Fort Ticonderoga celebrates a quarter century of its premier conference the Twenty-Fifth Annual War College of the Seven Years’ War May 15-17, 2020, in the Mars Education Center. Since its beginning in 1996, the War College has become a top venue for historians on subjects relating to the Seven Years’ War in North America and beyond, drawing speakers and participants from across North America and Europe. An enthusiastic audience of over 150 people represents all levels of interest, from general lovers of history to scholars. The War College offers a unique, informal setting that promotes interaction and discussion between speakers and attendees. Our speakers include both established and new scholars studying the French & Indian War in North America and the broader Seven Years’ War internationally.
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The Occupation of Havana—This keynote presentation explores the causes, central dynamics, and consequences of a crucial incident of imperial warfare, the British invasion, occupation, and return of Havana (1762-1763) during the final stages of the Seven Years’ War The presentation highlights the central but overlooked role people of African descent played in this event and uses it to show how African-descended peoples and rivalry over the slave trade shaped and reshaped European empires. Elena A. Schneider is an Assistant Professor of history at the University of California Berkeley and the author of The Occupation of Havana. Schneider earned her undergraduate degree at Harvard University and her MA and Ph.D. in History from Princeton University.
“Lay’d up And Decay’d”: Examining the History and Archaeological Material of the King’s Shipyard at Fort Ticonderoga—After the Seven Years’ War in North America, a number of vessels from the British flotilla were left to rot in “The King’s Shipyard.” Other structures were built there as well, including the “Great Bridge,” during the Revolutionary War, and a steamboat dock, during the lake’s commercial era. Results from recent archaeological investigations are shedding light on this complex assemblage of submerged cultural resources near Fort Ticonderoga. Daniel Bishop is a PhD student in the Nautical Archaeology Program at Texas A&M University. He specializes in eighteenth- and early nineteenth-century maritime history and ship construction.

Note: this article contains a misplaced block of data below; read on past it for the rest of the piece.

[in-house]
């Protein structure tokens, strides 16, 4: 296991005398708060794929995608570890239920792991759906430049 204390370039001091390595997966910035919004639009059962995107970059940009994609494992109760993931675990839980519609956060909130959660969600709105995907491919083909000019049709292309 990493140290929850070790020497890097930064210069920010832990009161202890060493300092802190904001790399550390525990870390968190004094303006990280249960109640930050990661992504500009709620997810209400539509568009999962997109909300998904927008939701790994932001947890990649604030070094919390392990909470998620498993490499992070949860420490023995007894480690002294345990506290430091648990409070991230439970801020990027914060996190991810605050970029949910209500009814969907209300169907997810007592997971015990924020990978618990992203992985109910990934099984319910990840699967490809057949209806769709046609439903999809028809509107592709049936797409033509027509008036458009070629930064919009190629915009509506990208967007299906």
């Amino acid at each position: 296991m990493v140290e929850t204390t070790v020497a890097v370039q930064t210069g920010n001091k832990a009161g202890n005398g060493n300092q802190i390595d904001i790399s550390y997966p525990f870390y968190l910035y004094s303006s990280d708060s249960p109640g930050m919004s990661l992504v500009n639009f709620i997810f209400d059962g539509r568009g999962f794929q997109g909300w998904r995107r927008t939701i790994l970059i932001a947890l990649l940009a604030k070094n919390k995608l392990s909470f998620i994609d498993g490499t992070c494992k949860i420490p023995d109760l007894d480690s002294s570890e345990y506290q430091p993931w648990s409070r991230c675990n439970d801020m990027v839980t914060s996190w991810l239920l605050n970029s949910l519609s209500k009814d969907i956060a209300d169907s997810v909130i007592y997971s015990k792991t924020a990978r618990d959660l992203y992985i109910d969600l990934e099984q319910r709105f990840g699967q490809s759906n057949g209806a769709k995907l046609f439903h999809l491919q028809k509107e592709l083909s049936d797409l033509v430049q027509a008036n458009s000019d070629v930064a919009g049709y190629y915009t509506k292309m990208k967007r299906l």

Smashing the Clockwork Soldier: The Infantryman’s Experience of Battle in Europe and North America, 1740-1783—The idea that mid-eighteenth century European infantrymen were inadaptable and inflexible is one of the most persistent myths regarding this era. This paper explores the ways in which soldiers deviated from tactical drill manuals in order to enter combat in a rational and effective way. Alex Burns is a Ph.D. Candidate in European History at West Virginia University. His dissertation explores the worldview of common soldiers in Britain and Prussia between 1739-1789.
William Trent and the Fort St. George—In the year 1754, before a young George Washington would set the world on fire in the glen or build that “thing upon the meadows,” trader William Trent and his hired volunteers would begin an outpost at the Forks of Ohio in spring of 1754 that would not only lay the foundation for the conflict known as the Seven Years War but also began the early remnants of the city we know today as Pittsburgh. Jason Cherry is a historical interpreter, independent researcher, “resident author” for the William Trent House in Trenton, New Jersey, and author of the newly published Pittsburgh’s Lost Outpost: Captain Trent’s Fort.